You can never really notice how time passes when you’re occupied. Part of the reason that love is so timeless is because love is a crazy adventure. I could always count on Loverboy for constantly stimulating me. First off, get your mind out of the gutter. I mean stimulate as in keeping my senses heightened. I was constantly drawn to Loverboy because he in himself was an adventure. Constantly I could hear, see and touch him or things relative to him to be entertained. He could always make me laugh at any given moment, even when I wanted to cry. I hated that. Adversely, just as he could make me laugh, he could make me cry. I hated that too, but I still loved it. I still loved him. Loverboy had my emotions on a remote and could activate them at his will and vice versa. I knew exactly what buttons to push to get certain reactions and I used them when needed. There was a mutual acknowledgement of the power we each had over one another and we both relinquished and accepted each other’s. Loving someone who has the power to make you hate them has to be the ultimate state of vulnerability and honor. Love is such a paradox but one that we all accept, crazy right?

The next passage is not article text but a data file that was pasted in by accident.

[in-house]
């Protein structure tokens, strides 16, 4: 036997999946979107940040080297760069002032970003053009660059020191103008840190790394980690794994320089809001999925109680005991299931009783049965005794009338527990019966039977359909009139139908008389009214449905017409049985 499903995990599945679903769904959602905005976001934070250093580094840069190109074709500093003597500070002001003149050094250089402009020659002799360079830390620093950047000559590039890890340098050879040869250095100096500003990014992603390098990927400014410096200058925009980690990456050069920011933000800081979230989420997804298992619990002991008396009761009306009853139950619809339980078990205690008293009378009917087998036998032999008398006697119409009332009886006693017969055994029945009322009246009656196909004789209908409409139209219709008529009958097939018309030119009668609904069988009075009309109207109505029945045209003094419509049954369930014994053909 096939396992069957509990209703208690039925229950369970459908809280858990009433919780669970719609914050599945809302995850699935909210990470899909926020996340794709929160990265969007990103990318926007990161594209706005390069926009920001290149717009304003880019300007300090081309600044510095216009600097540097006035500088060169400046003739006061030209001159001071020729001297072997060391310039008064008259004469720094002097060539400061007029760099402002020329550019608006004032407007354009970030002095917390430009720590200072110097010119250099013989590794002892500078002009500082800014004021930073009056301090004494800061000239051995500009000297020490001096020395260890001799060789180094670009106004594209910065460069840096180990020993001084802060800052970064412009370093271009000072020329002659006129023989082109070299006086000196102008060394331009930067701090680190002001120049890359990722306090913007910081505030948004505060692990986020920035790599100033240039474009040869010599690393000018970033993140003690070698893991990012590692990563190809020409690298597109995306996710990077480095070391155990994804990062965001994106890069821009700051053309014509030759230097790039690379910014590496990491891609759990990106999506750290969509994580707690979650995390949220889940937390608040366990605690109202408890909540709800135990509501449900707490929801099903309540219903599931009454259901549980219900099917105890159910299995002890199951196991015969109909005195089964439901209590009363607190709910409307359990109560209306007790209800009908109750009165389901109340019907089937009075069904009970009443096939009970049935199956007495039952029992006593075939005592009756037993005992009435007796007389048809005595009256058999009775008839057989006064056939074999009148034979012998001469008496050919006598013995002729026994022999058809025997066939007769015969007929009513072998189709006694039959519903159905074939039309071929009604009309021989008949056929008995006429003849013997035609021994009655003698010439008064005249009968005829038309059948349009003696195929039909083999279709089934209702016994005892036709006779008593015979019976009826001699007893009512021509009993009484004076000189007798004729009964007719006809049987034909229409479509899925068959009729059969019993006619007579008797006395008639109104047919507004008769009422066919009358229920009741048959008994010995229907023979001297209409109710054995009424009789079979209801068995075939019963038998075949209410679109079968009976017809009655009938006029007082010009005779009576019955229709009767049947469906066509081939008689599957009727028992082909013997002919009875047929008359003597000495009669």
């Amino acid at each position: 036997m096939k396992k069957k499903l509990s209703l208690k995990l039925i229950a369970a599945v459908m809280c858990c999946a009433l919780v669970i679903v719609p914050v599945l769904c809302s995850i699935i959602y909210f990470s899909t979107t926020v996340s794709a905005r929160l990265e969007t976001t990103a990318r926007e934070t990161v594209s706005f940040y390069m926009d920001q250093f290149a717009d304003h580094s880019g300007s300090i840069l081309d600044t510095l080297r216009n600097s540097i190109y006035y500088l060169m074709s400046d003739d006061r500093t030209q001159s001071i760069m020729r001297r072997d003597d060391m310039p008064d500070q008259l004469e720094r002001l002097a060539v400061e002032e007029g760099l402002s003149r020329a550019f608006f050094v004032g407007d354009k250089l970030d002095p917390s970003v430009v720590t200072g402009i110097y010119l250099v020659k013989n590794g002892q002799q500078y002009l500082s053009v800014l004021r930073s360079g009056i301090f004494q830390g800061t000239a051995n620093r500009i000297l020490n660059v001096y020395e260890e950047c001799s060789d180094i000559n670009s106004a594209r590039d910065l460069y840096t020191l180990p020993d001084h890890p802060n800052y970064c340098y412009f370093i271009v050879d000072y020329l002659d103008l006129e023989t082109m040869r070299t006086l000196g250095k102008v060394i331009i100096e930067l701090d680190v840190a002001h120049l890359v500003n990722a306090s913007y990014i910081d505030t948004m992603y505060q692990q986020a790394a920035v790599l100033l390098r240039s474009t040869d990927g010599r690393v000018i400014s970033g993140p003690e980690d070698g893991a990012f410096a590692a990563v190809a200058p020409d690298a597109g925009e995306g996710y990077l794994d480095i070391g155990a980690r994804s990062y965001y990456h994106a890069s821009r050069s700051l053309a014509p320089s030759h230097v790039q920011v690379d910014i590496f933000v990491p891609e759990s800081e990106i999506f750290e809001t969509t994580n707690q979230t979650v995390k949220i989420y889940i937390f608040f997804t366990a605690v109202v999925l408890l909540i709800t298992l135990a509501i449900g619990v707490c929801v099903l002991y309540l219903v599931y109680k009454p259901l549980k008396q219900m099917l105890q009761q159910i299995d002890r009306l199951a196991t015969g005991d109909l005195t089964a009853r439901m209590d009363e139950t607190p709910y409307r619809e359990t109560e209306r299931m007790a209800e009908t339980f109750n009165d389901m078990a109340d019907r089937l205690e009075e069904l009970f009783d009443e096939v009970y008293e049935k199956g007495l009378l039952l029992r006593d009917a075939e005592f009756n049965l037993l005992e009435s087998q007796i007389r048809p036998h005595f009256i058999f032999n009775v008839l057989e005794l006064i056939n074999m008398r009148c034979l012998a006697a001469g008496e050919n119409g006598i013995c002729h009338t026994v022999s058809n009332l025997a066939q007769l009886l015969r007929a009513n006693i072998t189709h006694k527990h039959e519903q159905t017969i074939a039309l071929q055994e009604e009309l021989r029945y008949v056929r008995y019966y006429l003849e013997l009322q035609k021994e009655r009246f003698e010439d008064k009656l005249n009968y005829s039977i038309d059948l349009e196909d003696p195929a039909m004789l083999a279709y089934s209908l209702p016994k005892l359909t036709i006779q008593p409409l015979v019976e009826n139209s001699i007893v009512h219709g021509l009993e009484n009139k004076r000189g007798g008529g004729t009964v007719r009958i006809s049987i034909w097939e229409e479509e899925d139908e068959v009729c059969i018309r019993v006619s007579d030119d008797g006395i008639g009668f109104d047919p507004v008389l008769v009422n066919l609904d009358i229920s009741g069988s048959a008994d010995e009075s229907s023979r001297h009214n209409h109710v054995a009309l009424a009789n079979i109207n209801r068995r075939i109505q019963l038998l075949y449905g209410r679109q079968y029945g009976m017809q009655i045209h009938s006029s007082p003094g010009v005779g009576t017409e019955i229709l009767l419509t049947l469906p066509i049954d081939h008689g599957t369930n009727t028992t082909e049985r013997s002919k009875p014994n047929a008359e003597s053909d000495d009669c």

Love is crazy, trustworthy, selfless, loyal, crazy, timeless and unconditional. Love is everything but it is effortless. I remember Loverboy and I would talk for hours on things we’d agree and disagree on. Even in our disagreements we were synchronized. Love was harmonious. Problems were rarely a problem because we complimented each other’s personalities so well. “Babe, we just work.” I can’t count how many times Loverboy said this to me. Just works? Love just works? That’s it. Love is not about measuring how much of a quality one person has. Love is not about testing and evaluating. Love is a contradiction that cannot be strategized nor planned. It is not like baking a cake. You can’t manipulate ingredients to get the big picture on the box. Love will come to you at the most unexpected time and it will be beautiful. Love is powerful. When true love comes your way, you’ll notice that your journey required a lot less work than previous relations. True love will flow and encompass all the things you were hoping for and more. It’ll change “This is how it should be.” to “This is how it is.” and soon you’ll start to feel like a movie star because your life is an exact model of a romantic comedy starring Matthew McConaughey. Your search for love becomes your journey through it and you’ll discover that Love cannot be probed. Love is what it is. Love just works.